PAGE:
Jamestown, New York comes to visit.

IMG_4196Some more cyclists came by last weekend. This time from Jamestown, New York. Did you know that Lucille Ball was born in Jamestown?  I didn’t. She also is buried there and it is home to the Lucy Desi Museum and Center for Comedy.  This summer Jamestown hosted a Lucille Ball comedy festival.  So many interesting things to learn when people come by and visit the Pantry. And our visitors went home knowing a bit more about Welland. Plus they received one of our handcrafted souvenir  lunch bags.

The world will be coming to Welland next week for the International Dragon Boat Races. Take the opportunity to chat with someone and learn a bit about their part of the world!

Sheep in the Brambles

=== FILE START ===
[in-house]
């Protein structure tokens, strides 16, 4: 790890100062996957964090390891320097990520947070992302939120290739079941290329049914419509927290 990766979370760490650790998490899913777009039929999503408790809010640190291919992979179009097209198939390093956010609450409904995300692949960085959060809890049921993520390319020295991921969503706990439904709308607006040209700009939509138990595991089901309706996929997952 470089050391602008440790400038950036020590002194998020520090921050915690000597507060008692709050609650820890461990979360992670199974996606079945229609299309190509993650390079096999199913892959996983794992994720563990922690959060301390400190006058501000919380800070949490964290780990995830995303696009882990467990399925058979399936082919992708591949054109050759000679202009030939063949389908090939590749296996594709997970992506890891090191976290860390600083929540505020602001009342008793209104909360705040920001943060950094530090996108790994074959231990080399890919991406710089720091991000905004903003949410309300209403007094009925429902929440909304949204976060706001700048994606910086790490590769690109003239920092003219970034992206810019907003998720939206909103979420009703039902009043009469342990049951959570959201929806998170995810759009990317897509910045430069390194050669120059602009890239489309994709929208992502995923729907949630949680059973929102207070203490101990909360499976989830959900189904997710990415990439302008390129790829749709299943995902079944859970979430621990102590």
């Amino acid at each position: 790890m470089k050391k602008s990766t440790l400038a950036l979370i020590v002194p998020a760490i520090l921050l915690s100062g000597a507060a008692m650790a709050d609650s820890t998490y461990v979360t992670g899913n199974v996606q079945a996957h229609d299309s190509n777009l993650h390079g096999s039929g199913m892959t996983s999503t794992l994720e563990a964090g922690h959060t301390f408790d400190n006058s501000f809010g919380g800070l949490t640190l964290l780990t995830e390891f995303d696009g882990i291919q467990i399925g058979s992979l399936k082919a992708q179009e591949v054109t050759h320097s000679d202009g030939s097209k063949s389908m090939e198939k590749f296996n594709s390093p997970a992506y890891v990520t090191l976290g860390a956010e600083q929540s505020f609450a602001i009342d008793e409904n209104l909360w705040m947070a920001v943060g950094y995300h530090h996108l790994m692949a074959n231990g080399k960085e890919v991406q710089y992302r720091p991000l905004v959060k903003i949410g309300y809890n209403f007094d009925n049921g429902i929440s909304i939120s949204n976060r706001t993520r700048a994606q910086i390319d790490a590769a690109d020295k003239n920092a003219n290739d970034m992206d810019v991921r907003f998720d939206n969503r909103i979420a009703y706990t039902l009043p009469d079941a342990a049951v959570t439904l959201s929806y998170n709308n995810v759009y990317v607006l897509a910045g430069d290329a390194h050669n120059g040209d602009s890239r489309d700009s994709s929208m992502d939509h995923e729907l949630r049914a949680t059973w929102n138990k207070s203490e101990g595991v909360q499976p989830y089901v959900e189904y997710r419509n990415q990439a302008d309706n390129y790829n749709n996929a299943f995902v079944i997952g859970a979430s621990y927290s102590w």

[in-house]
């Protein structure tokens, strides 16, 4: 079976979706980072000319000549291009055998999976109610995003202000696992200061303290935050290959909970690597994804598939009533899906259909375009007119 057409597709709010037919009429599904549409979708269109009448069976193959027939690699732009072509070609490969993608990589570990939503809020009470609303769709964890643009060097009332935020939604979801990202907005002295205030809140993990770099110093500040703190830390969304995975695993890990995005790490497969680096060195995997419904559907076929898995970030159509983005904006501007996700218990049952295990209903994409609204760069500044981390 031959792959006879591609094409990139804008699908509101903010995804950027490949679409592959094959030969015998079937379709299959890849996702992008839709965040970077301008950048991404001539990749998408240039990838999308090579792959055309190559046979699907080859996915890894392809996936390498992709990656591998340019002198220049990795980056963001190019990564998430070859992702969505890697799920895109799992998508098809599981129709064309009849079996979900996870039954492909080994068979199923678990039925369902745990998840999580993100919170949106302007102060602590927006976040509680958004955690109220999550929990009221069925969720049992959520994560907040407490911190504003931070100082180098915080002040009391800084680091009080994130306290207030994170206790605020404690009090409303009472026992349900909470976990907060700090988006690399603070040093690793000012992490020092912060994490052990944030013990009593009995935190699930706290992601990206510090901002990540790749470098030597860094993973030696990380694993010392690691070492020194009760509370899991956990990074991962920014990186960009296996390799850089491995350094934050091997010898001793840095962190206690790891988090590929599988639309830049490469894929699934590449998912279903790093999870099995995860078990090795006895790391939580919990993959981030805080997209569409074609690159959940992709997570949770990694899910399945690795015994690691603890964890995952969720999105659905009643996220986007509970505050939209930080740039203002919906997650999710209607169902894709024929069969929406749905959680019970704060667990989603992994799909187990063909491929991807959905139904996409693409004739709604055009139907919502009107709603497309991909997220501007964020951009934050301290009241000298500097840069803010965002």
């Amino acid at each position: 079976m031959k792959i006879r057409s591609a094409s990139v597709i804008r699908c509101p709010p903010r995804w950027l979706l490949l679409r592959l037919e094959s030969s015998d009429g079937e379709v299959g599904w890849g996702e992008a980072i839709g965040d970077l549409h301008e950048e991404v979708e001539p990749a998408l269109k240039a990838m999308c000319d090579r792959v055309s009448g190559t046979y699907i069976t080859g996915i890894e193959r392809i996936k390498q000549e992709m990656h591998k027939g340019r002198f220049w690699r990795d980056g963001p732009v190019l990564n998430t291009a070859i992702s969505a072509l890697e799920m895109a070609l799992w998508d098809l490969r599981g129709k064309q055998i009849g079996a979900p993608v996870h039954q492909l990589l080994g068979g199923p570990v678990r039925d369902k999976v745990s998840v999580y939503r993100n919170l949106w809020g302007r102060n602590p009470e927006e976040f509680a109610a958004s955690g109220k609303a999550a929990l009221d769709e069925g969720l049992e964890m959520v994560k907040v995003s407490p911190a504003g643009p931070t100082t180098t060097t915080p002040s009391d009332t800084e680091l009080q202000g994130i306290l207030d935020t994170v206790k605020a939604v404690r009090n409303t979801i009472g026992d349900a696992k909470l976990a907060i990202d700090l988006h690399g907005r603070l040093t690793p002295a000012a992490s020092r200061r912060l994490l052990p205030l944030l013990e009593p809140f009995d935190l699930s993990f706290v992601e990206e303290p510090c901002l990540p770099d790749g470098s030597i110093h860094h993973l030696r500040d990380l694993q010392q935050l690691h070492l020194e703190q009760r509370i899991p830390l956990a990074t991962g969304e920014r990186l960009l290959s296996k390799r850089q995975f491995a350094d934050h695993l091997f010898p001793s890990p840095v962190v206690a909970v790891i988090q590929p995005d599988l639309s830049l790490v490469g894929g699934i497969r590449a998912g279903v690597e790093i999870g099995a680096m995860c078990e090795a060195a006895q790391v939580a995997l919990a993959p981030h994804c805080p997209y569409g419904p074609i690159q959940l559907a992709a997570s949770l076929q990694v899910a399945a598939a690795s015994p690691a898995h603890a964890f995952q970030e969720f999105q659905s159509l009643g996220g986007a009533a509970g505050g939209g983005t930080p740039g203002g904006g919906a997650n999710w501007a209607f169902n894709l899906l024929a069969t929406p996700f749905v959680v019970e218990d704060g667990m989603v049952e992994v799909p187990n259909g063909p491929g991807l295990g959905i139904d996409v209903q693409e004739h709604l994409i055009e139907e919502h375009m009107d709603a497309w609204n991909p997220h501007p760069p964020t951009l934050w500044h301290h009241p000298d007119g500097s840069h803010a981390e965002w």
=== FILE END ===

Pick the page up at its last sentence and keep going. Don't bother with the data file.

zacharie-cloutierZacharie Cloutier is the ancestor of probably more Quebecois Canadians than any other man.  He and his wife Xainte immigrated from the Perche province, France in 1634.  They founded one of the foremost families in Quebec. By 1800, the Cloutier descendants numbered close to 11,000.Today it might be impossible to count them but they include Marie-ChantalIMG_2836 Houde (pictured on right) one of the principals of Fromagerie Nouvelle France. Their sheep’s milk firm pressed cheese is named for this forefather. Fromagerie Nouvelle France is part of a growing number of farm cheese producers.